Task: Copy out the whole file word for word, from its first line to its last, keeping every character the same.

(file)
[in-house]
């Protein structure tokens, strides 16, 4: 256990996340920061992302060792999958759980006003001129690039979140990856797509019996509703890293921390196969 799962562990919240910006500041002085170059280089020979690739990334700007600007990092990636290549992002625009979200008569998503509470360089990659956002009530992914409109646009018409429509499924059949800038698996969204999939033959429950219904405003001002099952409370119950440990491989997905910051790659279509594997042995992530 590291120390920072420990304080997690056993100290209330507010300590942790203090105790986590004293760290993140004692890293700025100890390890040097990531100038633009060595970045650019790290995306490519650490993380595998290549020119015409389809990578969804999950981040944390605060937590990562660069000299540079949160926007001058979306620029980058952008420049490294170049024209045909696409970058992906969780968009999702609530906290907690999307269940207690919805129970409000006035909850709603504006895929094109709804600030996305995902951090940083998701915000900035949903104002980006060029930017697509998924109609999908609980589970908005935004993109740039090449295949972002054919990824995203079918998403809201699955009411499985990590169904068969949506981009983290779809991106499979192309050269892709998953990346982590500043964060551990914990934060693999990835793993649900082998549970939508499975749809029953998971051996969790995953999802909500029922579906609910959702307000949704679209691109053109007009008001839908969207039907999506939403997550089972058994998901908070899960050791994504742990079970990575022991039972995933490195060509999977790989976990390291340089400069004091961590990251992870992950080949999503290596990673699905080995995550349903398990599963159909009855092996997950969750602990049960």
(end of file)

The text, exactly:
[in-house]
């Protein structure tokens, strides 16, 4: 256990996340920061992302060792999958759980006003001129690039979140990856797509019996509703890293921390196969 799962562990919240910006500041002085170059280089020979690739990334700007600007990092990636290549992002625009979200008569998503509470360089990659956002009530992914409109646009018409429509499924059949800038698996969204999939033959429950219904405003001002099952409370119950440990491989997905910051790659279509594997042995992530 590291120390920072420990304080997690056993100290209330507010300590942790203090105790986590004293760290993140004692890293700025100890390890040097990531100038633009060595970045650019790290995306490519650490993380595998290549020119015409389809990578969804999950981040944390605060937590990562660069000299540079949160926007001058979306620029980058952008420049490294170049024209045909696409970058992906969780968009999702609530906290907690999307269940207690919805129970409000006035909850709603504006895929094109709804600030996305995902951090940083998701915000900035949903104002980006060029930017697509998924109609999908609980589970908005935004993109740039090449295949972002054919990824995203079918998403809201699955009411499985990590169904068969949506981009983290779809991106499979192309050269892709998953990346982590500043964060551990914990934060693999990835793993649900082998549970939508499975749809029953998971051996969790995953999802909500029922579906609910959702307000949704679209691109053109007009008001839908969207039907999506939403997550089972058994998901908070899960050791994504742990079970990575022991039972995933490195060509999977790989976990390291340089400069004091961590990251992870992950080949999503290596990673699905080995995550349903398990599963159909009855092996997950969750602990049960």